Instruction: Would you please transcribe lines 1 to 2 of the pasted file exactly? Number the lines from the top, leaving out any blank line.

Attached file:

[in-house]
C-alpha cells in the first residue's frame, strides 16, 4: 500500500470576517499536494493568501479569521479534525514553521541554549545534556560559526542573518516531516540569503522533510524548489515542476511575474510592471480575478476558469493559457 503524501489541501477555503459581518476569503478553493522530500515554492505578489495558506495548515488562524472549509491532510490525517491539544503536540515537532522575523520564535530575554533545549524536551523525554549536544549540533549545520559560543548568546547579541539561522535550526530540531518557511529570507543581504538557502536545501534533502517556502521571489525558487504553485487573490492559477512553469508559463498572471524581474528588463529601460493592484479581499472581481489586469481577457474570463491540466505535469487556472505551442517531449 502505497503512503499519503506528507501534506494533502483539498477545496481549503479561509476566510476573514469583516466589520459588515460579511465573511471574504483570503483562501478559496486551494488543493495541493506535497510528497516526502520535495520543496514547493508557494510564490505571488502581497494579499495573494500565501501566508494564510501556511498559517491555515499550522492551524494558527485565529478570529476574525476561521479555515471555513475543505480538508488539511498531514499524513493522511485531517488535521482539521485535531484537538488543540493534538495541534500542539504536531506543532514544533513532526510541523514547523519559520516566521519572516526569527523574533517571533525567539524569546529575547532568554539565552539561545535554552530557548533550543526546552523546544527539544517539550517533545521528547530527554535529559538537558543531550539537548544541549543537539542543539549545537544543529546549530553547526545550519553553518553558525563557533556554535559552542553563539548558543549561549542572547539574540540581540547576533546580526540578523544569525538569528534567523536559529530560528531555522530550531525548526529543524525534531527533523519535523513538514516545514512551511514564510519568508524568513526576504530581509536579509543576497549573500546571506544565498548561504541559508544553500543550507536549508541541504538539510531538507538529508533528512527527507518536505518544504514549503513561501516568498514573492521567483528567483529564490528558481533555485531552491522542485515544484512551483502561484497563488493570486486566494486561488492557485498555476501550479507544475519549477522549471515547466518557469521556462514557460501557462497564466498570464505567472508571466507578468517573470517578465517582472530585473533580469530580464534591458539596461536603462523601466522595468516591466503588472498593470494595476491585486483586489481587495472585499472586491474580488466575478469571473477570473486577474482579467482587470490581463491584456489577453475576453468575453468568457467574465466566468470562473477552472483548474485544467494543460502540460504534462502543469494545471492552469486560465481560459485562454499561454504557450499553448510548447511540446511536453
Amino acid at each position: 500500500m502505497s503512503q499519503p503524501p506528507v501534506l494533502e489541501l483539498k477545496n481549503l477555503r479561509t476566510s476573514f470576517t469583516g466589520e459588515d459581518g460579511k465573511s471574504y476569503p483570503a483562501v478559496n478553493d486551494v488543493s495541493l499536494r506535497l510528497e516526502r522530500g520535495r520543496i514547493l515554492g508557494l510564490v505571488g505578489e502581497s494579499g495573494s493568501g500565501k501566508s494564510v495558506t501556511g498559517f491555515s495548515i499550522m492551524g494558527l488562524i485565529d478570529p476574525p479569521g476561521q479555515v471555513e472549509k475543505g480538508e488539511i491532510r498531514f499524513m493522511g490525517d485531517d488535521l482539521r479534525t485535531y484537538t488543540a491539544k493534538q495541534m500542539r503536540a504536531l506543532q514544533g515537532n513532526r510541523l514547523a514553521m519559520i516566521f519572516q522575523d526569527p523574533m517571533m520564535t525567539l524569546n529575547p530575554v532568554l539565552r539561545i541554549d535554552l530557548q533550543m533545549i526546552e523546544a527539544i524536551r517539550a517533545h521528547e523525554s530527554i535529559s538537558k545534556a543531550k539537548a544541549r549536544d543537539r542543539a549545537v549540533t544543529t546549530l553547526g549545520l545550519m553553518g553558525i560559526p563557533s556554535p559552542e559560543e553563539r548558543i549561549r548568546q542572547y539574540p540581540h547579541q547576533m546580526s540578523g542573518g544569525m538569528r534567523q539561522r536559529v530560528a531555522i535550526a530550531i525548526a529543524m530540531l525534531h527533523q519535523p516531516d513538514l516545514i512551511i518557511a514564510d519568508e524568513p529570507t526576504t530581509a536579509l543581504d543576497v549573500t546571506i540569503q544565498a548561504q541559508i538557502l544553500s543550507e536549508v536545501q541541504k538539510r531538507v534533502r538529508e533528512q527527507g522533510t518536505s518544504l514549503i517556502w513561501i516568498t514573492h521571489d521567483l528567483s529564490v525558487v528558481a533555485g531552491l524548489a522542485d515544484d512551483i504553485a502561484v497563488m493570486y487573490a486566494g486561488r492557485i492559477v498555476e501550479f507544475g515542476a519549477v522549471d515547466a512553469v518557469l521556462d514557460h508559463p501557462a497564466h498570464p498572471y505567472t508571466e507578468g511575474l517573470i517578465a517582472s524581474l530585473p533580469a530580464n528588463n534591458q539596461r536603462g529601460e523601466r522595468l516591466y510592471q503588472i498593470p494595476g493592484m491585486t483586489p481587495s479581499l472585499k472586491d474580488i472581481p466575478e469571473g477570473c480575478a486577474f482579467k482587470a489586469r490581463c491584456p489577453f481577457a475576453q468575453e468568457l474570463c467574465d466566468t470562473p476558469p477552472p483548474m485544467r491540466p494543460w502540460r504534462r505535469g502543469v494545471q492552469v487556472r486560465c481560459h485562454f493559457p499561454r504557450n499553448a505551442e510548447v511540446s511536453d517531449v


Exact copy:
[in-house]
C-alpha cells in the first residue's frame, strides 16, 4: 500500500470576517499536494493568501479569521479534525514553521541554549545534556560559526542573518516531516540569503522533510524548489515542476511575474510592471480575478476558469493559457 503524501489541501477555503459581518476569503478553493522530500515554492505578489495558506495548515488562524472549509491532510490525517491539544503536540515537532522575523520564535530575554533545549524536551523525554549536544549540533549545520559560543548568546547579541539561522535550526530540531518557511529570507543581504538557502536545501534533502517556502521571489525558487504553485487573490492559477512553469508559463498572471524581474528588463529601460493592484479581499472581481489586469481577457474570463491540466505535469487556472505551442517531449 502505497503512503499519503506528507501534506494533502483539498477545496481549503479561509476566510476573514469583516466589520459588515460579511465573511471574504483570503483562501478559496486551494488543493495541493506535497510528497516526502520535495520543496514547493508557494510564490505571488502581497494579499495573494500565501501566508494564510501556511498559517491555515499550522492551524494558527485565529478570529476574525476561521479555515471555513475543505480538508488539511498531514499524513493522511485531517488535521482539521485535531484537538488543540493534538495541534500542539504536531506543532514544533513532526510541523514547523519559520516566521519572516526569527523574533517571533525567539524569546529575547532568554539565552539561545535554552530557548533550543526546552523546544527539544517539550517533545521528547530527554535529559538537558543531550539537548544541549543537539542543539549545537544543529546549530553547526545550519553553518553558525563557533556554535559552542553563539548558543549561549542572547539574540540581540547576533546580526540578523544569525538569528534567523536559529530560528531555522530550531525548526529543524525534531527533523519535523513538514516545514512551511514564510519568508524568513526576504530581509536579509543576497549573500546571506544565498548561504541559508544553500543550507536549508541541504538539510531538507538529508533528512527527507518536505518544504514549503513561501516568498514573492521567483528567483529564490528558481533555485531552491522542485515544484512551483502561484497563488493570486486566494486561488492557485498555476501550479507544475519549477522549471515547466518557469521556462514557460501557462497564466498570464505567472508571466507578468517573470517578465517582472530585473533580469530580464534591458539596461536603462523601466522595468516591466503588472498593470494595476491585486483586489481587495472585499472586491474580488466575478469571473477570473486577474482579467482587470490581463491584456489577453475576453468575453468568457467574465466566468470562473477552472483548474485544467494543460502540460504534462502543469494545471492552469486560465481560459485562454499561454504557450499553448510548447511540446511536453